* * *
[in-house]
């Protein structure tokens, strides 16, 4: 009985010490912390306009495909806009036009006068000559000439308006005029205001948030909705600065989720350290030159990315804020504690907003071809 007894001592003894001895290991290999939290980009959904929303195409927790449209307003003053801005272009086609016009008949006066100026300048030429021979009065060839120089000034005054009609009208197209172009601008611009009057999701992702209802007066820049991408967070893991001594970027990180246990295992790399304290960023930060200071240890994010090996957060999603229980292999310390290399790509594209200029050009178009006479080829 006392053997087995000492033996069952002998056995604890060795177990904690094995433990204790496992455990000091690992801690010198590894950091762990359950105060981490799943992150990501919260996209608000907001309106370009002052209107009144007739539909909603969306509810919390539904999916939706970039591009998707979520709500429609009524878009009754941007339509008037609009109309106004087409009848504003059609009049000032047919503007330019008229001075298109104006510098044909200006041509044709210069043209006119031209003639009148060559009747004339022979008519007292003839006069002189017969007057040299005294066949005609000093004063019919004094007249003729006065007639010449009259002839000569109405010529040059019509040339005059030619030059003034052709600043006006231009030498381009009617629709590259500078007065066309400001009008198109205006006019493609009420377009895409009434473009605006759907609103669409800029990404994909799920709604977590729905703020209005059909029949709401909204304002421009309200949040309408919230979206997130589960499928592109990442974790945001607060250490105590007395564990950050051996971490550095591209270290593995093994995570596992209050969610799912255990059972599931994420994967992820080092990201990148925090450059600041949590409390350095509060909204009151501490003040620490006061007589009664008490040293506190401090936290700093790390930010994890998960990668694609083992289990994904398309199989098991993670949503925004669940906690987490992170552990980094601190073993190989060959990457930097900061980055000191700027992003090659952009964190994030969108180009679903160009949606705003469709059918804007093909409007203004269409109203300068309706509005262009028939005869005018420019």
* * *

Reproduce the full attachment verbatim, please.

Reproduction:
[in-house]
């Protein structure tokens, strides 16, 4: 009985010490912390306009495909806009036009006068000559000439308006005029205001948030909705600065989720350290030159990315804020504690907003071809 007894001592003894001895290991290999939290980009959904929303195409927790449209307003003053801005272009086609016009008949006066100026300048030429021979009065060839120089000034005054009609009208197209172009601008611009009057999701992702209802007066820049991408967070893991001594970027990180246990295992790399304290960023930060200071240890994010090996957060999603229980292999310390290399790509594209200029050009178009006479080829 006392053997087995000492033996069952002998056995604890060795177990904690094995433990204790496992455990000091690992801690010198590894950091762990359950105060981490799943992150990501919260996209608000907001309106370009002052209107009144007739539909909603969306509810919390539904999916939706970039591009998707979520709500429609009524878009009754941007339509008037609009109309106004087409009848504003059609009049000032047919503007330019008229001075298109104006510098044909200006041509044709210069043209006119031209003639009148060559009747004339022979008519007292003839006069002189017969007057040299005294066949005609000093004063019919004094007249003729006065007639010449009259002839000569109405010529040059019509040339005059030619030059003034052709600043006006231009030498381009009617629709590259500078007065066309400001009008198109205006006019493609009420377009895409009434473009605006759907609103669409800029990404994909799920709604977590729905703020209005059909029949709401909204304002421009309200949040309408919230979206997130589960499928592109990442974790945001607060250490105590007395564990950050051996971490550095591209270290593995093994995570596992209050969610799912255990059972599931994420994967992820080092990201990148925090450059600041949590409390350095509060909204009151501490003040620490006061007589009664008490040293506190401090936290700093790390930010994890998960990668694609083992289990994904398309199989098991993670949503925004669940906690987490992170552990980094601190073993190989060959990457930097900061980055000191700027992003090659952009964190994030969108180009679903160009949606705003469709059918804007093909409007203004269409109203300068309706509005262009028939005869005018420019």